Yes, it is Anglo-Saxon world only. And apparently it has nothing to do with the quality of architects. This bloody title…

Look at small nations free of such idiotic formalities: Norway, Dutch, Denmark, Israel… Fantastic modern architecture, bright professionals, no bureaucratic barriers or conservative ridiculous traditions. No one cares about it in the modern world. Wake up architects - it is 21st century!

Well we could go back to the days where if a building failed the Architect would be put to death!

However short of that States and Countries do need to have some defined set of criteria that establishes what is necessary to call oneself an Architect (or Doctor, Lawyer, Accountant etc.)

One problem comes when licensed professionals from one jurisdiction try to obtain a reciprical license from another jurisdiction. How do they compare different standards of licensure? How do they attribute the value of a career of professional service and experience vs educational requirements. How do they test that a professional from one jurisdiction is actually qualified to perform work in a different jurisdiction where there may be special geographical needs or requirements (i.e. hurricanes, earthquakes, extreem heat or cold etc.), different codes and laws or different materials and methods of construction.

NCARB has in place a method for making this evaluation. However in practice it is a long and difficult process and is implemented in an arbitrary and capricious manner. I personally had to argue with NCARB for over a year to permit me to count a MBA (Masters of Business Administration) degree from an accredited US University as the equilavent of a single semester business class for architects. In the end I failed to qaulify for an NCARB certificate because NCARB would not count current licensure in three US states, 25 years of professional Architectural experience 15 of which were as the Owner of a Architectural firm as the equavelent to a 5th year design studio. The NCARB review committee actually had the nerve to tell me that I should go back to school and take the 5th year studio course.

Yes but I still can’t find real architect vacancies because of this :-)
“Et on touera tous les affreux” :-)

This seems to be bigger issue than the State Architects Board, since the board only regulates the architectural industry (as it pertains to constructing buildings) and doesn’t have jurisdiction over other industries or business at large.

Historically architects built buildings (some countries/languages say architectural engineer) but apparently there is no law that prevents a data engineer from calling himself data architect. If we really want to make the use of the title Architect exclusive to the architectural industry we have to make it law. A job for the AIA PAC to push for a law that would make it illegal for anyone who isn’t a state licensed architect to call themselves architect regardless of what profession they’re in.

Yeah… keep dreaming. I would suggest to make a law for public execution of all of those (from all the fields and industries) who use term “architect” without a “permission” or damn license from such a “high” authority as AIA or any other bureaucratic institution.

P.S. I bet, Gaudy or Michelangelo would not have a chance to be architects under current system. What we have today is a ridiculous bureaucracy, corruption and protectionism instead of good taste, professionalism and talent. Yeah… talent, which is is the most significant thing for architects - you can’t get license for that.

It’s not about a title and who’s deserving it, it’s about the MESS! If someone calls himself a doctor that doesn’t mean he’s a threat for doctors’ society or dangerous for anyone, exept of course if he plays the doctor too!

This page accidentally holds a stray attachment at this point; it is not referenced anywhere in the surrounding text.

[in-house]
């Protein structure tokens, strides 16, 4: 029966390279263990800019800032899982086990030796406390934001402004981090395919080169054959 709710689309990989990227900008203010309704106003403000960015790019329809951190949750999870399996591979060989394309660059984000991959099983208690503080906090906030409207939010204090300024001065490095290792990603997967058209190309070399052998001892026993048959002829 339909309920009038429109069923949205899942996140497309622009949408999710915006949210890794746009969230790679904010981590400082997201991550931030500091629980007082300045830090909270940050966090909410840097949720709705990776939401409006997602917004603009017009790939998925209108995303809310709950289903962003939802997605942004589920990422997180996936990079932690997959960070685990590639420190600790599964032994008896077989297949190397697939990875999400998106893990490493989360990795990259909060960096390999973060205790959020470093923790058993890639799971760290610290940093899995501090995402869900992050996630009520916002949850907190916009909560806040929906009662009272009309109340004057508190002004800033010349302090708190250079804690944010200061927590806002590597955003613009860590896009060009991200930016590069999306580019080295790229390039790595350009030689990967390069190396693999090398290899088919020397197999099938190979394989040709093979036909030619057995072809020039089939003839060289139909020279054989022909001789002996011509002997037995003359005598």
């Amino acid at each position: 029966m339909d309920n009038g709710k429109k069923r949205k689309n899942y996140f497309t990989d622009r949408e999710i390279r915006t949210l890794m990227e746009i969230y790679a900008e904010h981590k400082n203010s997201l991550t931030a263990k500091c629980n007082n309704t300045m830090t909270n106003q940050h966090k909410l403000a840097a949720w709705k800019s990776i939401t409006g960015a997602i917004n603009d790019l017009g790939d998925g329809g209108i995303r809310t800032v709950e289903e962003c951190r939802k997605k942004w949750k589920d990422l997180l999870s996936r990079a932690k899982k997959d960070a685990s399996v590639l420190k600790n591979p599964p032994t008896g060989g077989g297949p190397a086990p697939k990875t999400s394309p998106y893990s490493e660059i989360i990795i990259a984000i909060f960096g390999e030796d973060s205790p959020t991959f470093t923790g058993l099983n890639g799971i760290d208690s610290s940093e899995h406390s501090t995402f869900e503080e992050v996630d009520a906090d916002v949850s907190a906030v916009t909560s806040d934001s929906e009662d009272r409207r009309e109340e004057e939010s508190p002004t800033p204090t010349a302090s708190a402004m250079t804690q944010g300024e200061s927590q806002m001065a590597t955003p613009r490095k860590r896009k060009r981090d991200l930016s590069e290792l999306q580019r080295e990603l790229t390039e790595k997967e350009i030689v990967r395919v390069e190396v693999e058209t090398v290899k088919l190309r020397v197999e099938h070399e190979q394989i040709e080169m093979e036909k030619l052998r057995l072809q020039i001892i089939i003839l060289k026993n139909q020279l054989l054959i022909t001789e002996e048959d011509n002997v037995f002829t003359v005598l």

By the way because I have renovated some buildings they were sick and I operated on them, I’m thinking of calling myself a Surgeon Engineer from now on :-P

Not to be any misunderstanding: I consider as a mess the title of Architect at IT professions ONLY, and that is what Felix started in this topic if I’m not mistaken. For the rest of them in our profession I don’t care at all. Here p.e. a decorator can have the inspiring idea to call himselsef an Architect but that practically doesn’t mean anything since he cannot officialy stamp and sign anything at all. So I don’t think anybody of us has a problem with that.

I have found a common misconception by the lay person that having AIA after ones name means that you are an architect and if you don’t have it then you must not be one. When in fact those of us in the industry, know that it is just a pay to belong membership organization or club for architects. This is an mis-conception that the AIA does nothing correct and in fact enjoys the benefits of. I personally am a member of the AIA solely because I got tired to expalining to people (including zoning officers and building sub-code officials) that the RA after my name means Registered Architect and that the AIA is just a club.

But getting back to this issue of the term Architect and the licensing of Architects. Unfortunately, the licensure of Architects in almost all states and countries is a test of minimum skills and not necessarily those skill that are needed to perform as an architect.Creating beautiful tastefull and timeless buildings is a subjective criteria and should not be a significant part of the testing or licensing procedure. However creating buildings that solve a functional issue, stand up, are safe and meet all codes is and should be the minimum criteria for licensure in any jurisdiction.

However, just because one is a talented designer and can create beautiful designs, images and renderings of buildings does not make them an Architect. They are and should remain a designer (no matter how talented they are) until they complete the necessary requirements of their jurisdiction to qualify and be certified as an Architect. In the end having a license to practice Architecture is just a statement by our government that you have completed the minimum requirements and criteria of your jurisdiction to design buildings.

Missing the point!! Again!!

Here is an example:
“ARCHITECT. Bachlr degree in CIS of equivalent. 2 years in job or as Analyst. Tech Lead in Java Developer. Enterps scalemiddlewr/SOA. Skills Reqd: RSA? Entrpr Architect. UML Class/sequenceDiagrams. Oracle 10G using ORM tis hibernate ot TCS-MstrCrft. HSQLDB-Java embedded database.JMS XML Agent, 12EE, Junit, Web Services development. APP Svce Weblogic 8.1; Eclips SVN using Subversion/STRT Agil &TDD.” (sic)

Is that an architect?

I assure you that if Social Workers started calling themselves “Family Attorneys” they would be sued by… yes, attorneys.